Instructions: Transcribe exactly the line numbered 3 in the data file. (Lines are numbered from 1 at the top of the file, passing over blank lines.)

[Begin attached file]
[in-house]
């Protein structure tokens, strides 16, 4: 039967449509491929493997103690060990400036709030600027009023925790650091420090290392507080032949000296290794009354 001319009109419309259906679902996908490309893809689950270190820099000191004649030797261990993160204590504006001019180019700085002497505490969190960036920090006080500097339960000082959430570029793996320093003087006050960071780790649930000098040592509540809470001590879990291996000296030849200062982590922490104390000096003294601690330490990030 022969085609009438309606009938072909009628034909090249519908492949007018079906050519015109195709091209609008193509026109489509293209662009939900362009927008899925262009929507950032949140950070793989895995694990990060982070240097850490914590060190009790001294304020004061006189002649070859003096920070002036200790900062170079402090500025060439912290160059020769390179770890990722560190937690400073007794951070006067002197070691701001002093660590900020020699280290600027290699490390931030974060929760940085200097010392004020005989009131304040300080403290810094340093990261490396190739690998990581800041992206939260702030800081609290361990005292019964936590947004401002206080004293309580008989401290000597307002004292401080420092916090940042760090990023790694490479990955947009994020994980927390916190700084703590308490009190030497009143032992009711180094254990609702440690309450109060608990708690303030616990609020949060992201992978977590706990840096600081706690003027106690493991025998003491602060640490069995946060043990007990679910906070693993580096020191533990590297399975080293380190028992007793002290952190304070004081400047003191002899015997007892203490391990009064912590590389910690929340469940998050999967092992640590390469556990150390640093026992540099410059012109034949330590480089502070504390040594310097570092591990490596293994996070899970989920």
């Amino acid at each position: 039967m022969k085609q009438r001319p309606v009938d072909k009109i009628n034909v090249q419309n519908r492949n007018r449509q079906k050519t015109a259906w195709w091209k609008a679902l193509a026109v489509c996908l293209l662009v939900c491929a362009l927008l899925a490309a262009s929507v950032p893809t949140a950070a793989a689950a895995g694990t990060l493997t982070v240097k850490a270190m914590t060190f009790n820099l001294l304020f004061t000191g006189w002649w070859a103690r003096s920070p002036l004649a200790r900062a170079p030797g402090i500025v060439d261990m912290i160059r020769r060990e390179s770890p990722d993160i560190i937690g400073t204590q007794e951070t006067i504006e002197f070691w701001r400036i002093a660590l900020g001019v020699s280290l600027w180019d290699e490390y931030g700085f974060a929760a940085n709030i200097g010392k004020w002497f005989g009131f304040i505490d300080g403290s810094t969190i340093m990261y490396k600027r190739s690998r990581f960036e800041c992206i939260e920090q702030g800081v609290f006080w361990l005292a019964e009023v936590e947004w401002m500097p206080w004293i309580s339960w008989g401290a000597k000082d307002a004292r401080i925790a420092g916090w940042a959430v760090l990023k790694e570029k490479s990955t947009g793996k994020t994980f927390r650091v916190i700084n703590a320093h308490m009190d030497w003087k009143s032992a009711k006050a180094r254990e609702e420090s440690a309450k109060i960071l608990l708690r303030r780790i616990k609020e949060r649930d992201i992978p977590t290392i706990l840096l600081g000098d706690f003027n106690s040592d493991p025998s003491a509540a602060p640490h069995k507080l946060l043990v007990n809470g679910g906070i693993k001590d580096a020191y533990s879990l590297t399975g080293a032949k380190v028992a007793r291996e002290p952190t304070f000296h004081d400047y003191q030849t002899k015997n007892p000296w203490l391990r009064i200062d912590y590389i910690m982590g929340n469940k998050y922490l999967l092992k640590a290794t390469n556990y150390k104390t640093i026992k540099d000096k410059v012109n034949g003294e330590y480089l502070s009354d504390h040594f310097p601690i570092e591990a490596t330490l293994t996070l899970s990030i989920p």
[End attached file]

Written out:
């Amino acid at each position: 039967m022969k085609q009438r001319p309606v009938d072909k009109i009628n034909v090249q419309n519908r492949n007018r449509q079906k050519t015109a259906w195709w091209k609008a679902l193509a026109v489509c996908l293209l662009v939900c491929a362009l927008l899925a490309a262009s929507v950032p893809t949140a950070a793989a689950a895995g694990t990060l493997t982070v240097k850490a270190m914590t060190f009790n820099l001294l304020f004061t000191g006189w002649w070859a103690r003096s920070p002036l004649a200790r900062a170079p030797g402090i500025v060439d261990m912290i160059r020769r060990e390179s770890p990722d993160i560190i937690g400073t204590q007794e951070t006067i504006e002197f070691w701001r400036i002093a660590l900020g001019v020699s280290l600027w180019d290699e490390y931030g700085f974060a929760a940085n709030i200097g010392k004020w002497f005989g009131f304040i505490d300080g403290s810094t969190i340093m990261y490396k600027r190739s690998r990581f960036e800041c992206i939260e920090q702030g800081v609290f006080w361990l005292a019964e009023v936590e947004w401002m500097p206080w004293i309580s339960w008989g401290a000597k000082d307002a004292r401080i925790a420092g916090w940042a959430v760090l990023k790694e570029k490479s990955t947009g793996k994020t994980f927390r650091v916190i700084n703590a320093h308490m009190d030497w003087k009143s032992a009711k006050a180094r254990e609702e420090s440690a309450k109060i960071l608990l708690r303030r780790i616990k609020e949060r649930d992201i992978p977590t290392i706990l840096l600081g000098d706690f003027n106690s040592d493991p025998s003491a509540a602060p640490h069995k507080l946060l043990v007990n809470g679910g906070i693993k001590d580096a020191y533990s879990l590297t399975g080293a032949k380190v028992a007793r291996e002290p952190t304070f000296h004081d400047y003191q030849t002899k015997n007892p000296w203490l391990r009064i200062d912590y590389i910690m982590g929340n469940k998050y922490l999967l092992k640590a290794t390469n556990y150390k104390t640093i026992k540099d000096k410059v012109n034949g003294e330590y480089l502070s009354d504390h040594f310097p601690i570092e591990a490596t330490l293994t996070l899970s990030i989920p």